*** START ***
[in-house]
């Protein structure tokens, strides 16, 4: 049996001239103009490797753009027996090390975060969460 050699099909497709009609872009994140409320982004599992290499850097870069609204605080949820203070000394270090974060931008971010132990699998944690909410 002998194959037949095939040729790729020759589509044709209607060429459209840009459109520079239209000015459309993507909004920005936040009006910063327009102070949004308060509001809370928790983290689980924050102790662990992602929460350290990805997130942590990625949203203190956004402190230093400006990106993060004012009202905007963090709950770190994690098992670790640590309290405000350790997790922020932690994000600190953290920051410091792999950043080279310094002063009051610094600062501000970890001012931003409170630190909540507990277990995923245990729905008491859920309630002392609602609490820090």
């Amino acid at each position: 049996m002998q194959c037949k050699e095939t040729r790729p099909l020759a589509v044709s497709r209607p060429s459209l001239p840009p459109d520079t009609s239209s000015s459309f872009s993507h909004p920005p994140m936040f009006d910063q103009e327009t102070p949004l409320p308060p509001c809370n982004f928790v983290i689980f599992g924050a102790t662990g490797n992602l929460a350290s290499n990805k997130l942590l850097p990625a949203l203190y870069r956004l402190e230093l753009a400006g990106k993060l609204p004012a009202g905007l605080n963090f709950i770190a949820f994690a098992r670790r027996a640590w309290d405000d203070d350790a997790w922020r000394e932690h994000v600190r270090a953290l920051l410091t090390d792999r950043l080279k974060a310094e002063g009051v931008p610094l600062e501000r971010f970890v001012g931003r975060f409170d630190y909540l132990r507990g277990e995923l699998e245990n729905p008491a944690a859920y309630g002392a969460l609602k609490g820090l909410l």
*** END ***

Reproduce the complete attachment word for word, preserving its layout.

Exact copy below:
[in-house]
């Protein structure tokens, strides 16, 4: 049996001239103009490797753009027996090390975060969460 050699099909497709009609872009994140409320982004599992290499850097870069609204605080949820203070000394270090974060931008971010132990699998944690909410 002998194959037949095939040729790729020759589509044709209607060429459209840009459109520079239209000015459309993507909004920005936040009006910063327009102070949004308060509001809370928790983290689980924050102790662990992602929460350290990805997130942590990625949203203190956004402190230093400006990106993060004012009202905007963090709950770190994690098992670790640590309290405000350790997790922020932690994000600190953290920051410091792999950043080279310094002063009051610094600062501000970890001012931003409170630190909540507990277990995923245990729905008491859920309630002392609602609490820090």
């Amino acid at each position: 049996m002998q194959c037949k050699e095939t040729r790729p099909l020759a589509v044709s497709r209607p060429s459209l001239p840009p459109d520079t009609s239209s000015s459309f872009s993507h909004p920005p994140m936040f009006d910063q103009e327009t102070p949004l409320p308060p509001c809370n982004f928790v983290i689980f599992g924050a102790t662990g490797n992602l929460a350290s290499n990805k997130l942590l850097p990625a949203l203190y870069r956004l402190e230093l753009a400006g990106k993060l609204p004012a009202g905007l605080n963090f709950i770190a949820f994690a098992r670790r027996a640590w309290d405000d203070d350790a997790w922020r000394e932690h994000v600190r270090a953290l920051l410091t090390d792999r950043l080279k974060a310094e002063g009051v931008p610094l600062e501000r971010f970890v001012g931003r975060f409170d630190y909540l132990r507990g277990e995923l699998e245990n729905p008491a944690a859920y309630g002392a969460l609602k609490g820090l909410l």